The organizing committee is pleased to announce this year’s keynote speakers:
Interaction Techniques with a Navigation Robot for the Visually Impaired
Abstract: Robotic technology has long been seen as a potential mobility aid for the visually impaired, and the latest advancements in sensing and artificial intelligence have made it a reality. Before starting the project, we researched the capabilities of, and user interactions with guide dogs. We discovered that the rich haptic interaction with the “handle” allows users to comfortably follow a guide dog.
We then began designing a navigation robot with a handle that is small and slim enough to be followed in a similar body posture. Our goal was to make the robot natural and seamless in an urban environment, leading us to the concept of the AI Suitcase, a suitcase-shaped robot. In this presentation, after reviewing the capabilities of a guide dog, we will explain the concept, design, and implementation of the AI Suitcase and interaction techniques with the robot. We will also discuss the challenges of implementing such new robotic technologies in the real world, including technical challenges, infrastructure challenges, business models, and social acceptance.
Biography: Dr. Chieko Asakawa is an IBM Fellow, working in the area of accessibility. Her initial contribution to the field started from braille digitalization and moved onto the Web accessibility, including the world’s first practical voice browser. Since 2010, Chieko is focusing on real world accessibility to help the visually impaired to better comprehend their surroundings and navigate the world by the power of AI. Her latest project is the development of the AI suitcase, a navigation robot for the visually impaired. She has been serving as an IBM Distinguished Service Professor at Carnegie Mellon University since 2014. Dr. Asakawa started to concurrently serve as Chief Executive Director of the Japanese National Museum of Emerging Science and Innovation (Miraikan) since April 2021. In 2013, the government of Japan awarded the Medal of Honor with Purple Ribbon to Dr. Asakawa for her outstanding contributions to accessibility research. She was elected as a foreign member of the US National Academy of Engineering in 2017, inducted into the National Inventors Hall of Fame (NIHF) in 2019. She also received American Foundation for the Blind 2020 Helen Keller Achievement Award.
Robotics Research and Teaching with a Feminist Lens
Abstract: Feminism is more than (and often not even) an interest in women’s issues. For our robotics research, we use feminist theory as an analytical toolbox, filled with terms and insights to make visible and probe questions of power, representation, and expectations about and between humans and robots in the entangled encounters produced by social robots. Some of these questions are related to gender. Feminist theory gives us a vocabulary to talk about the materiality of robots, but also their positioning in our social encounters, real and imaginary… and how they position us, the users, in those encounters. This keynote will present some of the theoretical insights from feminism and intersectionality that we have found useful & generative; discuss how and where we apply them to our studies of social robots; and reflect on our experiences using these concepts to teach engineering students.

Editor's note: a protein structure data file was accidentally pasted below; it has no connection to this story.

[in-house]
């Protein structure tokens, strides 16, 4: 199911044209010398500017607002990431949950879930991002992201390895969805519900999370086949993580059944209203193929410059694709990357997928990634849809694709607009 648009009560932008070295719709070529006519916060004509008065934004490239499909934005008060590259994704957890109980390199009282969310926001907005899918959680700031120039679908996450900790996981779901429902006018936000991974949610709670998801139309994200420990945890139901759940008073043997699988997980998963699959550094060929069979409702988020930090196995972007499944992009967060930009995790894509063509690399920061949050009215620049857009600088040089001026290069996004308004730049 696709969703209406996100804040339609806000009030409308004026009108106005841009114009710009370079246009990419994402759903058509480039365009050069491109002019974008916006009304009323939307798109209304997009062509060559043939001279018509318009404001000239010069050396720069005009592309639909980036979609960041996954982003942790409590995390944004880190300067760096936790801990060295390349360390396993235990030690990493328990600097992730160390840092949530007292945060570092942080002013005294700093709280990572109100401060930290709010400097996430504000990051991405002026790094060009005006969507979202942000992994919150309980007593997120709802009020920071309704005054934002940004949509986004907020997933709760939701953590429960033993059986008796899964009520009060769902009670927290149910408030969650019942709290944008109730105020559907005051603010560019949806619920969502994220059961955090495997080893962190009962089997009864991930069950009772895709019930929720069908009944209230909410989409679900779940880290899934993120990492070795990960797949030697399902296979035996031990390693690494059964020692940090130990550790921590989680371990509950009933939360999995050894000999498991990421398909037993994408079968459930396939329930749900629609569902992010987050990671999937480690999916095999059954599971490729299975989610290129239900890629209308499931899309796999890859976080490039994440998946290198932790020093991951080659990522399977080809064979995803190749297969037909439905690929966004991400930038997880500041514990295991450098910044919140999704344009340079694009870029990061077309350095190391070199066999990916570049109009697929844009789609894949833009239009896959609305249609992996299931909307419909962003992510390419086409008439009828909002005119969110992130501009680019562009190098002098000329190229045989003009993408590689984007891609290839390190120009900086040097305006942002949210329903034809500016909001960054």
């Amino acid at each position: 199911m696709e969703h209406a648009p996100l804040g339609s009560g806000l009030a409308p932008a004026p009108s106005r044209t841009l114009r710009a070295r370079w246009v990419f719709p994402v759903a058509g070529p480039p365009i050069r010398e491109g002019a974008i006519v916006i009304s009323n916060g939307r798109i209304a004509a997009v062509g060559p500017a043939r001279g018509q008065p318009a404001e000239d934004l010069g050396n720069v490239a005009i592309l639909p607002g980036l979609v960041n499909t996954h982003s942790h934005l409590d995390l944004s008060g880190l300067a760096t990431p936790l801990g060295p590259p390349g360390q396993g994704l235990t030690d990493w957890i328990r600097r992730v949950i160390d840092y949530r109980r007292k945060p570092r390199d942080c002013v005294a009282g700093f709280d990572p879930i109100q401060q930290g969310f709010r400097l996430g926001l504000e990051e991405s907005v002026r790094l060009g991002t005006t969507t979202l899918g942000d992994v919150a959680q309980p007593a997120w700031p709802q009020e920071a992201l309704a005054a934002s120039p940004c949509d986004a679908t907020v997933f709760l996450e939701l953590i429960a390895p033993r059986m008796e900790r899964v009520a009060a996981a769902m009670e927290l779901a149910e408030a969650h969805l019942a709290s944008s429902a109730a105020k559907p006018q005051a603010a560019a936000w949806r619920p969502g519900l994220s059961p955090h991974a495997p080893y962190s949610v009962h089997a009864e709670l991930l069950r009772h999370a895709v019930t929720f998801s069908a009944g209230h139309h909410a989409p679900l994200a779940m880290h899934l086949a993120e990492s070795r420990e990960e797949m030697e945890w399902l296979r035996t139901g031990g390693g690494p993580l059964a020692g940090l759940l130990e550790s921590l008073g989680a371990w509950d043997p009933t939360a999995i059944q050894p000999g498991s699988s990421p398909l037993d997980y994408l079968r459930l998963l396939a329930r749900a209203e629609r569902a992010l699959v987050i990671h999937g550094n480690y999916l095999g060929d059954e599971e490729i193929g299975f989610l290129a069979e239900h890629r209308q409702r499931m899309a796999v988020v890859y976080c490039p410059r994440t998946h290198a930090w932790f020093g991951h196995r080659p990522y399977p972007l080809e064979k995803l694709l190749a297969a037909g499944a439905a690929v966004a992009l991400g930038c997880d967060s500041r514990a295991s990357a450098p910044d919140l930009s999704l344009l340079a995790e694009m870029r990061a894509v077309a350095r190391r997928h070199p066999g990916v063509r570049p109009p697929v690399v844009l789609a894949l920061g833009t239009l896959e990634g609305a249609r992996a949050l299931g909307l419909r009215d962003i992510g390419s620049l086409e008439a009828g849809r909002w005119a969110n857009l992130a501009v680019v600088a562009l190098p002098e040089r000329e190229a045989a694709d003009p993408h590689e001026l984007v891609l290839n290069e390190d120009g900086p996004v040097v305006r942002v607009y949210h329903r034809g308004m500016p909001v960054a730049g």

Biography: Ericka Johnson is a professor of gender and society at Linköping University, Sweden, and a member of the Royal Swedish Academy of Sciences. She has an interdisciplinary background in sociology, gender studies, and science & technology studies.
Robots in Real Life: Putting HRI to Work
Abstract: This talk will be focused on the unique challenges in deploying a mobile manipulation robot into an environment where the robot is working closely with people on a daily basis. Diligent Robotics’ first product, Moxi, is a mobile manipulation service robot that is at work in hospitals today assisting nurses and other front line staff with materials management tasks. This talk will dive into the computational complexity of developing a mobile manipulator with social intelligence. Dr. Thomaz will focus on how human-robot interaction theories and algorithms translate into the real-world and the impact on functionality and perception of robots that perform delivery tasks in a busy human environment. The talk will include many examples and data from the field, with commentary and discussion around both the expected and unexpected hard problems in building robots operating 24/7 as reliable teammates.
Biography: Andrea Thomaz is the CEO and Co-Founder of Diligent Robotics. Her accolades include being recognized by the National Academy of Science as a Kavli Fellow, the US President’s Council of Advisors on Science and Tech (PCAST), MIT Technology Review TR35 list, and TEDx as a featured keynote speaker on social robotics. Dr. Thomaz has received numerous research grants including the NSF CAREER award and the Office of Naval Research Young Investigator Award.
Andrea has published in the areas of Artificial Intelligence, Robotics, and Human-Robot Interaction. Her research aims to computationally model mechanisms of human social learning and interaction, in order to build social robots and other machines that are intuitive for everyday people to teach. She earned her Ph.D. from MIT and B.S. in Electrical and Computer Engineering from UT Austin, and was a Robotics Professor at UT Austin and Georgia Tech (where she directed the Socially Intelligent Machines Lab). Andrea co-founded Diligent Robotics in 2018, to pursue her vision of creating socially intelligent robot assistants that collaborate with humans by doing their chores so humans can have more time for the work they care most about.